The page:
How one enters into a relationship with history is such a subjective thing, that no one will (or should) say one path is superior to another. You came to it with a deep intellectual curiosity that sounds like it was innate and a part of your makeup long before your trip to Antietam. Mine came about because of a small wooden bust of Lincoln my mother gave to me when I was a boy after she traveled to Springfield to take her beautician’s license test and from subsequent family and school visits. To further drive into the ground an overused phrase, “it’s all good.” Given the pull, however, that most memories made in youth have on an adult, I can also see how some might take exception to what they, rightly or wrongly, perceive to be a dismissal of something that had a big impact on them. When I was in college I had a friend who changed his major from history because the professor who taught Civil War history spent a short amount of time on battlefield maneuvers in favor of the social and political aspects of the war. He had grown up on Cattonesque stories of battles and leaders and expected more of the same as a history major, and when he couldn’t get that he abandoned the study completely. While that obviously was an aberration and an overreaction, I still think there are a number of people who are so focused on just one aspect of a particular part of history that they miss out on much more, and really don’t care that they are.

    I do have one nit to pick, though. I know you disagreed with my placing the issue in the context of the popular/academic historian debate. Yet in your first sentence you say that the first Civil War book you read wasn’t written by Bruce Catton or Shelby Foote or the editors of American Heritage, implying that Sears was a level above those authors (at least as I read it). Sears was (and is) as much a popular historian as the aforementioned authors, and even was an editor at American Heritage.

    Best
    Rob

    • Kevin Levin Sep 9, 2015

      Thanks for the comment. I was simply pointing it out as the first book that I read which happened to be on my first visit to Antietam.

      Yet in your first sentence you say that the first Civil War book you read wasn’t written by Bruce Catton or Shelby Foote or the editors of American Heritage, implying that Sears was a level above those authors (at least as I read it). Sears was (and is) as much a popular historian as the aforementioned authors, and even was an editor at American Heritage.

  • Rob Wick Sep 9, 2015

    Fair enough.

    Best
    Rob

  • Bryan Cheeseboro Sep 9, 2015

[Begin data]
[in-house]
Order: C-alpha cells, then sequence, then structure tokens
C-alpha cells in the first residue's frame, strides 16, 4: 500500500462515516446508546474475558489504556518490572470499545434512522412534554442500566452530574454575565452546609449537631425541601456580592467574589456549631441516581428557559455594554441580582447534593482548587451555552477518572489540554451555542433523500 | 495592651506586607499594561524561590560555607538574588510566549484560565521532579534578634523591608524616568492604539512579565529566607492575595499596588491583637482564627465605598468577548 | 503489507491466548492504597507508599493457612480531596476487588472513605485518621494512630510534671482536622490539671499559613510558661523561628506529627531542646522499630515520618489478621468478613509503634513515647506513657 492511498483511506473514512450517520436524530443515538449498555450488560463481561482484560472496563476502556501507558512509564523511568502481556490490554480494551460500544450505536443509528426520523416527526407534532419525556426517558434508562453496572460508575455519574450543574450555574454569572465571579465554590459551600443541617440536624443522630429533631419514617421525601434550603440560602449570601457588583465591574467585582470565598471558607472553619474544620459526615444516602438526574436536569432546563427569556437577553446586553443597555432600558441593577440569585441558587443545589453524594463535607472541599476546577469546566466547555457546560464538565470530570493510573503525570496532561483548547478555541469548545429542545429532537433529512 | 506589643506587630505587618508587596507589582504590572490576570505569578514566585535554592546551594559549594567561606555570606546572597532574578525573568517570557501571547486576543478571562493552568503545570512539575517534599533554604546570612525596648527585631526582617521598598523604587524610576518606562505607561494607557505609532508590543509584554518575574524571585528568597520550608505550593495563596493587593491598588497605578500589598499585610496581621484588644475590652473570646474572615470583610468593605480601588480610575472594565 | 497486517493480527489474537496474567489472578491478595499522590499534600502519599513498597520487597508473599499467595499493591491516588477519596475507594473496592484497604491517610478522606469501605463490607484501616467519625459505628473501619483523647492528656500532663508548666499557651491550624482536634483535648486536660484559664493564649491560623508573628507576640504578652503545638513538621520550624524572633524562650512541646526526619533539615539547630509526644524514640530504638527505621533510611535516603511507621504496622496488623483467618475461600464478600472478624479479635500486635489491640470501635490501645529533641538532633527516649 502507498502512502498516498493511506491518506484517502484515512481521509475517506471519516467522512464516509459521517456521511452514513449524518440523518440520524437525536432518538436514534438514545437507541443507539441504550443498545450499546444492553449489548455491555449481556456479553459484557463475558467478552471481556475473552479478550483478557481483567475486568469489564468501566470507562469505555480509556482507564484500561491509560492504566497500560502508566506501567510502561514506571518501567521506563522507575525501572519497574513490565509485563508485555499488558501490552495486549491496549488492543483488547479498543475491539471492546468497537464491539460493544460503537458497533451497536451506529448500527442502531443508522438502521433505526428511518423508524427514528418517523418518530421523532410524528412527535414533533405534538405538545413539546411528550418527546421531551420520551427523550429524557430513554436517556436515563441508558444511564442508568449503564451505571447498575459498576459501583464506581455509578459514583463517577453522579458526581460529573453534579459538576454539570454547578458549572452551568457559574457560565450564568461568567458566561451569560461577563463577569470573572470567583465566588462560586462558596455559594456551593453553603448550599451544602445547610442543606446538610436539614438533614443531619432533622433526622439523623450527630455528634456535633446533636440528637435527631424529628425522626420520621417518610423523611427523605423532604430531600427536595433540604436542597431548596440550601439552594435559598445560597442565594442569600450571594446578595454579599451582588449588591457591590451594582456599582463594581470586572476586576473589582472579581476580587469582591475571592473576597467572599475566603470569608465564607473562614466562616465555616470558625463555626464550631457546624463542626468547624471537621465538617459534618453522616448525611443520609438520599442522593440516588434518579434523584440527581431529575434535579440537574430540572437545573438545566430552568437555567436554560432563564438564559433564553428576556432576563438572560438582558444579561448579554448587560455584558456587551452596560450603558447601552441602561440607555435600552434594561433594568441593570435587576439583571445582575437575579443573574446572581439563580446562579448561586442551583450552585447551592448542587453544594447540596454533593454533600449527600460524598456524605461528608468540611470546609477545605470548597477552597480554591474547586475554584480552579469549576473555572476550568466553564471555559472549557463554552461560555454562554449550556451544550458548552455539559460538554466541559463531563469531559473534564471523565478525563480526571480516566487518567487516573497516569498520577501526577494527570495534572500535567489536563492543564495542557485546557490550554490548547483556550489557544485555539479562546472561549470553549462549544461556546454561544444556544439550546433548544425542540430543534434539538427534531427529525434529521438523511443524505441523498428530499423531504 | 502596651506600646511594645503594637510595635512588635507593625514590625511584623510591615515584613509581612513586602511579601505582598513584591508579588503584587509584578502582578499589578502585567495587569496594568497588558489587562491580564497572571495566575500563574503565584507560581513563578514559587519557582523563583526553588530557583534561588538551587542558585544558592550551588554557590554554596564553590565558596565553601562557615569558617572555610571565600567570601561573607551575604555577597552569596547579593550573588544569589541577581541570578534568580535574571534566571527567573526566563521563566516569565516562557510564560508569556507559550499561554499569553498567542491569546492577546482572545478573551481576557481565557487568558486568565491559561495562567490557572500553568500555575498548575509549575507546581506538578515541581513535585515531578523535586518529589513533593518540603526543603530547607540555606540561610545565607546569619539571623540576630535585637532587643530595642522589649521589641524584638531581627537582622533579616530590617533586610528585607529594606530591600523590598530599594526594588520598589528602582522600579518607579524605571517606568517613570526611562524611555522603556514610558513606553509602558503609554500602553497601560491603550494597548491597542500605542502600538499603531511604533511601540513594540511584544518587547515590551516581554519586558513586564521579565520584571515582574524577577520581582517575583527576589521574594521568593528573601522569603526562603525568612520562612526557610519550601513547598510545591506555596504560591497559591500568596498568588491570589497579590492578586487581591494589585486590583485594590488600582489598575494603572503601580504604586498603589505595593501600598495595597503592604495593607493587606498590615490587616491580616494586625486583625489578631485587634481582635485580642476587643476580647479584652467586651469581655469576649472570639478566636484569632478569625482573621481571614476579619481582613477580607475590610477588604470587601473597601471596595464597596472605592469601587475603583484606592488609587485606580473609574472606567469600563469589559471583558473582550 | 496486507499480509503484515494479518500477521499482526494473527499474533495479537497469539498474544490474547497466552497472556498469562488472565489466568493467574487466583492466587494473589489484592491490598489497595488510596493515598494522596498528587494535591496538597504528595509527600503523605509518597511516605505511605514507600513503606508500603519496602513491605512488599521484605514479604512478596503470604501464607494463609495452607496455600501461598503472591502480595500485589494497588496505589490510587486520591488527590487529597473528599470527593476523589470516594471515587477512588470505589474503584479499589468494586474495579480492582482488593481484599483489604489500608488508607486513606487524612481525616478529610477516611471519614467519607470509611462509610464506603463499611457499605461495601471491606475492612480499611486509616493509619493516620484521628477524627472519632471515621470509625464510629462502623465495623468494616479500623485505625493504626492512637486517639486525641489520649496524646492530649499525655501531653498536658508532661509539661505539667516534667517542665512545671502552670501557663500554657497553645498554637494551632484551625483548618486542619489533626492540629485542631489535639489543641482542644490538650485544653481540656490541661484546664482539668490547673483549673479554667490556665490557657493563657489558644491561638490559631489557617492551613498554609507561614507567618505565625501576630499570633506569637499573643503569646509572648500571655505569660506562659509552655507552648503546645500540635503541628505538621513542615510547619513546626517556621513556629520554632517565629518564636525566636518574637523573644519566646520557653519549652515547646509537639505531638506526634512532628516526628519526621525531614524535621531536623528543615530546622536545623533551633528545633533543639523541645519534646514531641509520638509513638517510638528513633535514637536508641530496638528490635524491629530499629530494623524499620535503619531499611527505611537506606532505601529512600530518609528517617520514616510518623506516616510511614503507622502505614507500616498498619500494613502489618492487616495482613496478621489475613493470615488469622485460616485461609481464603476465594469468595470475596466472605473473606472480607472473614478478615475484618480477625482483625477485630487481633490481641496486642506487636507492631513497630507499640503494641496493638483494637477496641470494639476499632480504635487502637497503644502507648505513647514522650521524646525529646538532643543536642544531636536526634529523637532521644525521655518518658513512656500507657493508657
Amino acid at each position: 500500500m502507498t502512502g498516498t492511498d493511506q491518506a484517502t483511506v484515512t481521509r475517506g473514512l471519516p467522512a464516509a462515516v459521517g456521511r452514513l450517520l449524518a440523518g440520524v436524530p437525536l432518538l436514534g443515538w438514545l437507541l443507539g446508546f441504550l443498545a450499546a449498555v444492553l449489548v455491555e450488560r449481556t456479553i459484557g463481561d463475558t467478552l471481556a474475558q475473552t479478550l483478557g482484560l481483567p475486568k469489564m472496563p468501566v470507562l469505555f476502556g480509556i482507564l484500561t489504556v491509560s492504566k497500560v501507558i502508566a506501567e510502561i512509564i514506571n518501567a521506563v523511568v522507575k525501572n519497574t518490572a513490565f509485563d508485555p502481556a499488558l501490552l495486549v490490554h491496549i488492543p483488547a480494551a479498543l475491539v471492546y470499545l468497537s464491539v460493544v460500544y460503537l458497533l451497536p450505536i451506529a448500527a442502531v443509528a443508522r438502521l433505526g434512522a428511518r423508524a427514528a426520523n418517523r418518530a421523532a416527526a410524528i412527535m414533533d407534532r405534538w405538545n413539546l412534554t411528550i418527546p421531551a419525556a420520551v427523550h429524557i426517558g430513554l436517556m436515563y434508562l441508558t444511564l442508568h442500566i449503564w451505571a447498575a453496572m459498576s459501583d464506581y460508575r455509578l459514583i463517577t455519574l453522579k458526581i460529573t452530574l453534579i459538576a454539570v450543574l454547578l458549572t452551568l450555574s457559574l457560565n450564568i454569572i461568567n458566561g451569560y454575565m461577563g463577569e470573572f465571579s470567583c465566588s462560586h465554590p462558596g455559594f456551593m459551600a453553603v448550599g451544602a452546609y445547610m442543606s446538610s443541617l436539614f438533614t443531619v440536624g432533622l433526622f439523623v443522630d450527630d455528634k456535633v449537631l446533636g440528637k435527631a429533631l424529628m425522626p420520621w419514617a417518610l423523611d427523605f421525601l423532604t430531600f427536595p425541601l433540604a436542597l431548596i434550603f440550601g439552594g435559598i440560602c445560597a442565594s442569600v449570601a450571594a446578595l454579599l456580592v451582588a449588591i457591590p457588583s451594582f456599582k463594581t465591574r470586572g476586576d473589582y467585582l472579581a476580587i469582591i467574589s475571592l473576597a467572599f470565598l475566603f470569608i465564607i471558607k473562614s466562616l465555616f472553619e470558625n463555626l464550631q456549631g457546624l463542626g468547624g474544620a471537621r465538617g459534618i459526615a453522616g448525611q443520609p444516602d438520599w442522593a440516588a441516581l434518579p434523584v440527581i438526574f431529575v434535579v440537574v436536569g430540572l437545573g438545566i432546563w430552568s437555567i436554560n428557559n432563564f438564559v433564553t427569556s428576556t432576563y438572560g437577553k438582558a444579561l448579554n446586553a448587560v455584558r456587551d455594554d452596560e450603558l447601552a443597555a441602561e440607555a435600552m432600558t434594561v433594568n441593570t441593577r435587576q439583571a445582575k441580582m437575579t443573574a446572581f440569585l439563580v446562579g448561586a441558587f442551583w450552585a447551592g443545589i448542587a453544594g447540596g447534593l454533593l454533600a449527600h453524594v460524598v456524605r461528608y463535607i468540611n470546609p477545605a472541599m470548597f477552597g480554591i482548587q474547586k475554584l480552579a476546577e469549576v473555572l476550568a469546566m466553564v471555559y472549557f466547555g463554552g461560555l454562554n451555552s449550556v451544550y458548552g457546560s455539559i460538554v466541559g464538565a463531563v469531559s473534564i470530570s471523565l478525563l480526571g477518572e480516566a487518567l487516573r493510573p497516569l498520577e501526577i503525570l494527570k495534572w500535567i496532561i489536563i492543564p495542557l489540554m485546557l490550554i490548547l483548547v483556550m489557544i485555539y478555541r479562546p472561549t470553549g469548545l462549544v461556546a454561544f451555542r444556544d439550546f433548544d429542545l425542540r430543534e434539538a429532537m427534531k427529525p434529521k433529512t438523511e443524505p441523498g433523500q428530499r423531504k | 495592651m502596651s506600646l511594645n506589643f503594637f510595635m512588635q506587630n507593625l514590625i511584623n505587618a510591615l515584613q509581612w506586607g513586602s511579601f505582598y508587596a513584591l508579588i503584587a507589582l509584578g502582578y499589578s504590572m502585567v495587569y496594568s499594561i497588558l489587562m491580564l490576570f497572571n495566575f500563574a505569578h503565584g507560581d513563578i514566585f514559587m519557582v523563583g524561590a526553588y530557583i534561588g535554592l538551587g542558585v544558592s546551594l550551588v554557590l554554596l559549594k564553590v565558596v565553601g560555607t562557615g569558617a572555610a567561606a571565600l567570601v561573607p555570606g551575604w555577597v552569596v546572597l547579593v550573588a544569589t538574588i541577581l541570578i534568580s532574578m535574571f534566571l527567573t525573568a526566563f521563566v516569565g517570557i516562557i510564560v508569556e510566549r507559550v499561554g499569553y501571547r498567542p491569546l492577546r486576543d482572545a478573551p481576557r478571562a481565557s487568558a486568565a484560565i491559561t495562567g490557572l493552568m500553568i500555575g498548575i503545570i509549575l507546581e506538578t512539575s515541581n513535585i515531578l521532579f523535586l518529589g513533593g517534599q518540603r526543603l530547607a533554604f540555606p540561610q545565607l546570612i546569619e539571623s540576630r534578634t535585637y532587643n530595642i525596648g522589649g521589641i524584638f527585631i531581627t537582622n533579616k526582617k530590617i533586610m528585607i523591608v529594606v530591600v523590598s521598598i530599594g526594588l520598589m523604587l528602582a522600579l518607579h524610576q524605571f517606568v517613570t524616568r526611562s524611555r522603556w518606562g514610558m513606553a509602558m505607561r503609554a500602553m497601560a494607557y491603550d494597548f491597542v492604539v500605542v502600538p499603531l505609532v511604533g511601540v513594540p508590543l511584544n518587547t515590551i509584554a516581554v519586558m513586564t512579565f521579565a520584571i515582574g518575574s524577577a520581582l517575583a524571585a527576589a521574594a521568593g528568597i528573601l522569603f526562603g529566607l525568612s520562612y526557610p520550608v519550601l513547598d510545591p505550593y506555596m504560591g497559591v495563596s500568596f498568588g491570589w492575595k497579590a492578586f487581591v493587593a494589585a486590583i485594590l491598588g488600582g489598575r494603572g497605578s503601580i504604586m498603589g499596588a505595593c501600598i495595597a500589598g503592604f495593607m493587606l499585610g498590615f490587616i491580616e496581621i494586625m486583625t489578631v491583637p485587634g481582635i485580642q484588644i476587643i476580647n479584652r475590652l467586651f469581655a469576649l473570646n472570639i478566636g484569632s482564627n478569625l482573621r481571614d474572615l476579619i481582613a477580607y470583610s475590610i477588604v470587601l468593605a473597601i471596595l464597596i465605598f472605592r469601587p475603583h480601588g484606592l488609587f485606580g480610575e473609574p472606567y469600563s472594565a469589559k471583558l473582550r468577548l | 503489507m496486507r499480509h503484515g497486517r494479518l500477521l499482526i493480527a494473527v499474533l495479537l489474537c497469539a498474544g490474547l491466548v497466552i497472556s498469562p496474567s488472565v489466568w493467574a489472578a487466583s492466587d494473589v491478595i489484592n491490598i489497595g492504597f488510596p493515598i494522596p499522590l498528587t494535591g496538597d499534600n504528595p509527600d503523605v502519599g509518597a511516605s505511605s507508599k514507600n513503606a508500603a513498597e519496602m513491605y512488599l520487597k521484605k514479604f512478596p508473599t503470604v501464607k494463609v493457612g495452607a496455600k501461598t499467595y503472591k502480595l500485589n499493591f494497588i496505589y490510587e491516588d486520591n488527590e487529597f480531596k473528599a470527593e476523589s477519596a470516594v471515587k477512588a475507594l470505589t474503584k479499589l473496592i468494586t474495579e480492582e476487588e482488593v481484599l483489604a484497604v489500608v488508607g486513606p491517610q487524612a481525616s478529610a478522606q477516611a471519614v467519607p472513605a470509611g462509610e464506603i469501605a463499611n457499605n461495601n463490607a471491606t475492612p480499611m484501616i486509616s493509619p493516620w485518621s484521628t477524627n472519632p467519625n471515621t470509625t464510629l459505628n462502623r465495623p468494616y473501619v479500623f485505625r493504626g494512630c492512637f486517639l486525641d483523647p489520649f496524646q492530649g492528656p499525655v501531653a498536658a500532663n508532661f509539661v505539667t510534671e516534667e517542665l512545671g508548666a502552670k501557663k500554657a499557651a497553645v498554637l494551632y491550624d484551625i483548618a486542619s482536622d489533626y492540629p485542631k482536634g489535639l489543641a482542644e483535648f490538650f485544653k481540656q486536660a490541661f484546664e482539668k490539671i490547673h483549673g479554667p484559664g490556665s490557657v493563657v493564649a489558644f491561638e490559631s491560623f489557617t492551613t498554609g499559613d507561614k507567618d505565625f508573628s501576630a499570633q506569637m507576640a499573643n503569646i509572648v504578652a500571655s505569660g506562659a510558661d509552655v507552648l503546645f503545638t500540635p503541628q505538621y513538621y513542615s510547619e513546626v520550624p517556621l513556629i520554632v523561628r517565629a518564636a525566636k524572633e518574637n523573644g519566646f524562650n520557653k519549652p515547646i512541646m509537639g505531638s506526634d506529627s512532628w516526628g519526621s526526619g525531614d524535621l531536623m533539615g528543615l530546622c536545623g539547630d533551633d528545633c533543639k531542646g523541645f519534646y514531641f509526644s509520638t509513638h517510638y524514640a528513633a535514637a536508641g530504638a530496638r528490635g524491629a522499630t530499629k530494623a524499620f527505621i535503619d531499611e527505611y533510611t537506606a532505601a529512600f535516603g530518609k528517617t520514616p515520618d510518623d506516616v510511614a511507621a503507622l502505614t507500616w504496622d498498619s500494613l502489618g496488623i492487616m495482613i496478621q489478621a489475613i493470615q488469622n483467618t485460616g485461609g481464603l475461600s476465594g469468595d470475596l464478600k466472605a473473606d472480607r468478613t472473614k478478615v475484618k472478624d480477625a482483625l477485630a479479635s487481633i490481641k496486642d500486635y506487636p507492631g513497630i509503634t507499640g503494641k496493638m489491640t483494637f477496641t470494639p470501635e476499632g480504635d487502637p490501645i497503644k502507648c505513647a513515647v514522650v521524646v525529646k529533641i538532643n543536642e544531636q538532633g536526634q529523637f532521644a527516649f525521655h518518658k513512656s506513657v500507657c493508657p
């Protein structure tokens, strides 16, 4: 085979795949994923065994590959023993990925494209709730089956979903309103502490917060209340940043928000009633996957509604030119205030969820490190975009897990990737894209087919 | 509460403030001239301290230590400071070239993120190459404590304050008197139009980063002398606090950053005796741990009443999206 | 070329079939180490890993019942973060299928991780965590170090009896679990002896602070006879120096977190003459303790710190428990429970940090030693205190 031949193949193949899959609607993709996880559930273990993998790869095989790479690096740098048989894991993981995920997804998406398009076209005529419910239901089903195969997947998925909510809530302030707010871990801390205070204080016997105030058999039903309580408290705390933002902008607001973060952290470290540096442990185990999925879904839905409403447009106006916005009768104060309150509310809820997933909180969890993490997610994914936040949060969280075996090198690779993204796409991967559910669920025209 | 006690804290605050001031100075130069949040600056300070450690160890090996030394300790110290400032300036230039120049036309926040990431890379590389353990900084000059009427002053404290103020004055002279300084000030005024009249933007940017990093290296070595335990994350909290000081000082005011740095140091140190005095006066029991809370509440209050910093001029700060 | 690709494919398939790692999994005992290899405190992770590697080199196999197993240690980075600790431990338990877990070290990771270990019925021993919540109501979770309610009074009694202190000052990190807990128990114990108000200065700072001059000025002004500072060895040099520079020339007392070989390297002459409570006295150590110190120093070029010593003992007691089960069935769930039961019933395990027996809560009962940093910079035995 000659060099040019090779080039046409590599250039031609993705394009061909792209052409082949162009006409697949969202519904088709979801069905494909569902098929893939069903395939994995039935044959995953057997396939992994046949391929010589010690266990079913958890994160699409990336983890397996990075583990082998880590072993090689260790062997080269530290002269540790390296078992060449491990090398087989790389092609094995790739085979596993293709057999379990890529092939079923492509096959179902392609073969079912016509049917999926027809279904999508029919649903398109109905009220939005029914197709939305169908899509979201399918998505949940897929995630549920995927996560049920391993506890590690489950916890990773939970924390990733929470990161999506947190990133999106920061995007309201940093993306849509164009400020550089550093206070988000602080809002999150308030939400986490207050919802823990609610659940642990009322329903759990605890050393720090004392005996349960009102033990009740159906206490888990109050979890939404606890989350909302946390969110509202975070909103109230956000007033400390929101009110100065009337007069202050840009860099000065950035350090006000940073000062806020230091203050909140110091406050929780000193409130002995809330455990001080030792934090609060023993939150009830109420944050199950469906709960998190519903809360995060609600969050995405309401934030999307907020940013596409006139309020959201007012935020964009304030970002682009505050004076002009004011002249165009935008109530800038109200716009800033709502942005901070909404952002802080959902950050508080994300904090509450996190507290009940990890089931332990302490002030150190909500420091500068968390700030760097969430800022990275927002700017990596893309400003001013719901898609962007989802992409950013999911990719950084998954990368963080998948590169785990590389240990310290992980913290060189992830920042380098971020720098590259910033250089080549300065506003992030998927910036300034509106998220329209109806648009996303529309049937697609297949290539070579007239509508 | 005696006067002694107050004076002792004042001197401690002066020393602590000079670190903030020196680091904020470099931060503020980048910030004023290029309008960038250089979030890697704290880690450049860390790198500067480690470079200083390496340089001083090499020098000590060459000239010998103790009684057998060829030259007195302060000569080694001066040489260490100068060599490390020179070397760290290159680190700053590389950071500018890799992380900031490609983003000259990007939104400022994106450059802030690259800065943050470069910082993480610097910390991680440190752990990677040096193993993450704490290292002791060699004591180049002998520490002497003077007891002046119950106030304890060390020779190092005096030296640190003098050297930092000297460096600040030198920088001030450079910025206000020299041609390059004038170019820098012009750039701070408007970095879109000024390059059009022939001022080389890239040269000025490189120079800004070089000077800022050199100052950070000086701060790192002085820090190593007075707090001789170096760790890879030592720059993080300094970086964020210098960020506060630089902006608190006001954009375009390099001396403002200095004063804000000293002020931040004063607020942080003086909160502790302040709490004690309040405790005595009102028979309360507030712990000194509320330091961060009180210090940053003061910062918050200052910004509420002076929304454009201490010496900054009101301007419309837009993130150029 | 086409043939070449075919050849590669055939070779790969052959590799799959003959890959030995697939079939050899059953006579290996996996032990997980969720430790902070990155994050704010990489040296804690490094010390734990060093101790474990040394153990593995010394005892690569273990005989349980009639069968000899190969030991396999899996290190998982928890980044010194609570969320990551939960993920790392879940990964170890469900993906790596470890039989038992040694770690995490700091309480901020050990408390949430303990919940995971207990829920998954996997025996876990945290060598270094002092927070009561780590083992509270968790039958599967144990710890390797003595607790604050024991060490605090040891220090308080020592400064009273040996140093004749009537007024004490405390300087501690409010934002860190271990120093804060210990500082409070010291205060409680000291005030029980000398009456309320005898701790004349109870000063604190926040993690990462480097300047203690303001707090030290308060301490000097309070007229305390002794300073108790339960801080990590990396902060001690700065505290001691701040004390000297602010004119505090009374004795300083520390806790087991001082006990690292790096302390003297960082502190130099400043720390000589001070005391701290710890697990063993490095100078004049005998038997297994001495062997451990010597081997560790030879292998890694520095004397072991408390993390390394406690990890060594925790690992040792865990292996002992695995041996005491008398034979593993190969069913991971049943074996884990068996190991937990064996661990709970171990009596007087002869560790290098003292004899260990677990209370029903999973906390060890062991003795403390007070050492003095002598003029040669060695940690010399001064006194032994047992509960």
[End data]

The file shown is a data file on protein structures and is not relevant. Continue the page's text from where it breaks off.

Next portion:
I think at this point,I feel the same way about the Ken Burns series as I do about Civil War TV miniseries and movies like The Blue & The Gray, North & South, Gettysburg and even Glory- they are nice programs to watch, but my knowledge of the actual history of the period has grown past them. But I’ve found that when I discuss these programs on internet message boards and I criticize the “history” in them, some people are truly bothered by my questioning.

    • Forester Sep 14, 2015

      Yeah, I’m with Bryan on this. I think of the Ken Burns series as being like a movie.

      I don’t think I’ll be watching Ken Burn’s “Civil War” ever again, simply because it has nothing to teach me at this point. And as a pre-med student, my time is precious. If I am going to read or watch something so far outside my field of study, I want to read something with some read meat to it — new information, something that asks hard questions and challenges the status quo.

      BTW, I’m now reading Kevin’s Crater book, which I just found at the ODU college library last week. Your book is in college libraries, Kevin! Be proud of that! 🙂

      • Kevin Levin Sep 14, 2015

        Hope you enjoy it.

        • Forester Sep 14, 2015

          I’m gonna write a review, but right now I’m only up to the “Lost Cause” chapter.

          I have one question, if you don’t mind: in your research, did you find any evidence that General Mahone PERSONALLY ordered the black and white captured troops to be marched together? It seems shockingly racist for a man who would be a Readjuster. Do you know what level of involvement he had?

          I read the following quote in a local soldier’s diary, but I don’t know if the narrator is accurate or not:

          “After the fight, rather an amusing thing occurred. General Mahone put in practice the Yankee theory of a Negro being as good as a white man by marching them in alternate files of white and black. It is true that the Yankees, especially the officers, grumbled at this arrangement, but I cannot see what ground of complaint they can have when we adopt the theories which they publish to the world as theirs and seem to glory in. This is the second new and novel feature of field warfare that Grant has introduced. What he will try next remains to be seen.” — July 30, 1864